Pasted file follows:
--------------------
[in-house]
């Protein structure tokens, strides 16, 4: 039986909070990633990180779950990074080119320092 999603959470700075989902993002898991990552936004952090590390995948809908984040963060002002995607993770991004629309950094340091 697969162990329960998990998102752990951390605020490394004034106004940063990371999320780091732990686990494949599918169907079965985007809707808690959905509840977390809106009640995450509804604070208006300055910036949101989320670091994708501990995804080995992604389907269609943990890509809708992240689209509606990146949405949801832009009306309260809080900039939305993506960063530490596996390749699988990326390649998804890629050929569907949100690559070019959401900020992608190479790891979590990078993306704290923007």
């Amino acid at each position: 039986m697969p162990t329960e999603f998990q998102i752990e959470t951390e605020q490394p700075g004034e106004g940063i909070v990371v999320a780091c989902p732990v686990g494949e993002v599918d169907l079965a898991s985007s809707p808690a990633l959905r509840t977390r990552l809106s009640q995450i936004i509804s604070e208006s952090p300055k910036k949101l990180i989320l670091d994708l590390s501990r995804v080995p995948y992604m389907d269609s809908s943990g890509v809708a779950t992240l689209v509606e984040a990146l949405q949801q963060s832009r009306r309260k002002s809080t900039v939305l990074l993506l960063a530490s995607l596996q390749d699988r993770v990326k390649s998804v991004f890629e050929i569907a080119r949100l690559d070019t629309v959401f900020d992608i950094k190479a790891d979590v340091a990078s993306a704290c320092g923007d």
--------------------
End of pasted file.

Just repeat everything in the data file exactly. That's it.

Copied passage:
[in-house]
């Protein structure tokens, strides 16, 4: 039986909070990633990180779950990074080119320092 999603959470700075989902993002898991990552936004952090590390995948809908984040963060002002995607993770991004629309950094340091 697969162990329960998990998102752990951390605020490394004034106004940063990371999320780091732990686990494949599918169907079965985007809707808690959905509840977390809106009640995450509804604070208006300055910036949101989320670091994708501990995804080995992604389907269609943990890509809708992240689209509606990146949405949801832009009306309260809080900039939305993506960063530490596996390749699988990326390649998804890629050929569907949100690559070019959401900020992608190479790891979590990078993306704290923007």
């Amino acid at each position: 039986m697969p162990t329960e999603f998990q998102i752990e959470t951390e605020q490394p700075g004034e106004g940063i909070v990371v999320a780091c989902p732990v686990g494949e993002v599918d169907l079965a898991s985007s809707p808690a990633l959905r509840t977390r990552l809106s009640q995450i936004i509804s604070e208006s952090p300055k910036k949101l990180i989320l670091d994708l590390s501990r995804v080995p995948y992604m389907d269609s809908s943990g890509v809708a779950t992240l689209v509606e984040a990146l949405q949801q963060s832009r009306r309260k002002s809080t900039v939305l990074l993506l960063a530490s995607l596996q390749d699988r993770v990326k390649s998804v991004f890629e050929i569907a080119r949100l690559d070019t629309v959401f900020d992608i950094k190479a790891d979590v340091a990078s993306a704290c320092g923007d």